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Line functions are activities that have a direct impact on the ability of a business to deliver goods and services to customers in an efficient and timely manner. Should any factor within the company structure interfere with a function of this type, the end result is normally a loss of revenue over the short term, and possibly the loss of a customer or customers permanently. For this reason, most businesses strive to structure their actions so that each line function within the organization is capable of continuing to be productive, even when unanticipated situations threaten to disrupt that operation.
In order to design an efficient line function, an organization must first identify its goals, as well as define its corporate culture. For example, if the goal of the organization is to deliver goods to customers a full twenty-four hours before any of its competitors are able to, decisions must be made about how to go about reaching that goal. This leads to the cultivation of specific attitudes among the employees who will engage in the delivery process, as well as reworking the existing delivery strategy so that efficient delivery is consistent. Only when the right goals, the right employees, and the right process is put into place can the line function be fully complete and efficient.
When creating a line function, employers often pay close attention to different factors that could threaten the efficiency of that process. In response to those factors, it is not unusual for backup strategies, sometimes referred to as contingency plans, to be put into place. For example, if a significant number of employees are out sick at one time, other employees are trained to step in and handle the tasks necessary to keep the line function active and production totals within standards.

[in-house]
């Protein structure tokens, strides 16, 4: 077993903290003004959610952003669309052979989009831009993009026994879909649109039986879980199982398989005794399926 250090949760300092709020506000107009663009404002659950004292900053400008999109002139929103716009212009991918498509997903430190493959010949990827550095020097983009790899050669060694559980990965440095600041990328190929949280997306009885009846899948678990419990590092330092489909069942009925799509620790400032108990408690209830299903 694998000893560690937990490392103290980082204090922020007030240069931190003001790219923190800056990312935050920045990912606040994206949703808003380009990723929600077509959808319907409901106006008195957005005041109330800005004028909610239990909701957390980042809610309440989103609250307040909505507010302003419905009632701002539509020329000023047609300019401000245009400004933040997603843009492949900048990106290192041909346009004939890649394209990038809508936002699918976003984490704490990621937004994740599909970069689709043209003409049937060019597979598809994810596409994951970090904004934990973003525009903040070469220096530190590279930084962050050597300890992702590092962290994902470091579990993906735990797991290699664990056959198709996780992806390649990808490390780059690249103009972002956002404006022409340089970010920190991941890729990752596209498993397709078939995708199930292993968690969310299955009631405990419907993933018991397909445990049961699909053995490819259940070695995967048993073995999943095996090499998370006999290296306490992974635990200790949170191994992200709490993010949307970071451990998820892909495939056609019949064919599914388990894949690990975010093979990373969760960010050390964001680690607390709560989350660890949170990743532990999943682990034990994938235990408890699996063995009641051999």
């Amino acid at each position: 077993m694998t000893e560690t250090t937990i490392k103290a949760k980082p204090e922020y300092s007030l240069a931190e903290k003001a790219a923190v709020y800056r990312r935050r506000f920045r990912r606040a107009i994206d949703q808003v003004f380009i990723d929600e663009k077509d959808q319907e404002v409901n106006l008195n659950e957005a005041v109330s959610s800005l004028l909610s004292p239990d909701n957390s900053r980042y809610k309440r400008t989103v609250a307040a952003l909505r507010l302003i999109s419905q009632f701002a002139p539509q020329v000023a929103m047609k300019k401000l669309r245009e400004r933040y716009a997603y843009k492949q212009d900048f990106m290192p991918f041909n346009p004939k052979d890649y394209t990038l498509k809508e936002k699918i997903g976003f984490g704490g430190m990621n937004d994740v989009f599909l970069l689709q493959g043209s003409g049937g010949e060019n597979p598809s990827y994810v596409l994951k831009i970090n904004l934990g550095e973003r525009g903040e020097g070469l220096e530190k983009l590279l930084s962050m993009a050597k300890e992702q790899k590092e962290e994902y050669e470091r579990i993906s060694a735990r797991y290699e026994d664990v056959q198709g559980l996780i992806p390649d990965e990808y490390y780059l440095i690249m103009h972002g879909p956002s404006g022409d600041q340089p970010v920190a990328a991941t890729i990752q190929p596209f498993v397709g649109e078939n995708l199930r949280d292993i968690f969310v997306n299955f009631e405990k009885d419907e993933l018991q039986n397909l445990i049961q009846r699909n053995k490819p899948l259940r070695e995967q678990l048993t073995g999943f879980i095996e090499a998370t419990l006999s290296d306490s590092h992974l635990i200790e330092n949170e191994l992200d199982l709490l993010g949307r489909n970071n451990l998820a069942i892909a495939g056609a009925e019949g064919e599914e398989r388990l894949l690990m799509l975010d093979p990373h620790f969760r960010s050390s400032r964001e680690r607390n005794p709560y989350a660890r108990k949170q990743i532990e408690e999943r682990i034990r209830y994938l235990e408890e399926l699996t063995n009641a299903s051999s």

The exact structure of a line function will vary from one type of business to the next. What works very well in one setting and produces results that are considered excellent may be completely inappropriate for another type of business. While it is possible to learn from the structure of line functions used within similar companies, each company must take the time to create functions that speak to the specific aims of that business.
Protecting the line function from failure is key to the success of any business enterprise. When any factor threatens to slow or stop that function, the future of the company is placed into jeopardy. This often comes in the form of situations and events that directly impact the relationship between the company and its customers. At best, the line function failure causes customers to lose confidence in the quality of the relationship. At worst, it means the loss of customers to the competition. Often, the task of recovering a lost customer can take a great deal of time and resources, with no guarantees that the relationship can ever fully recover.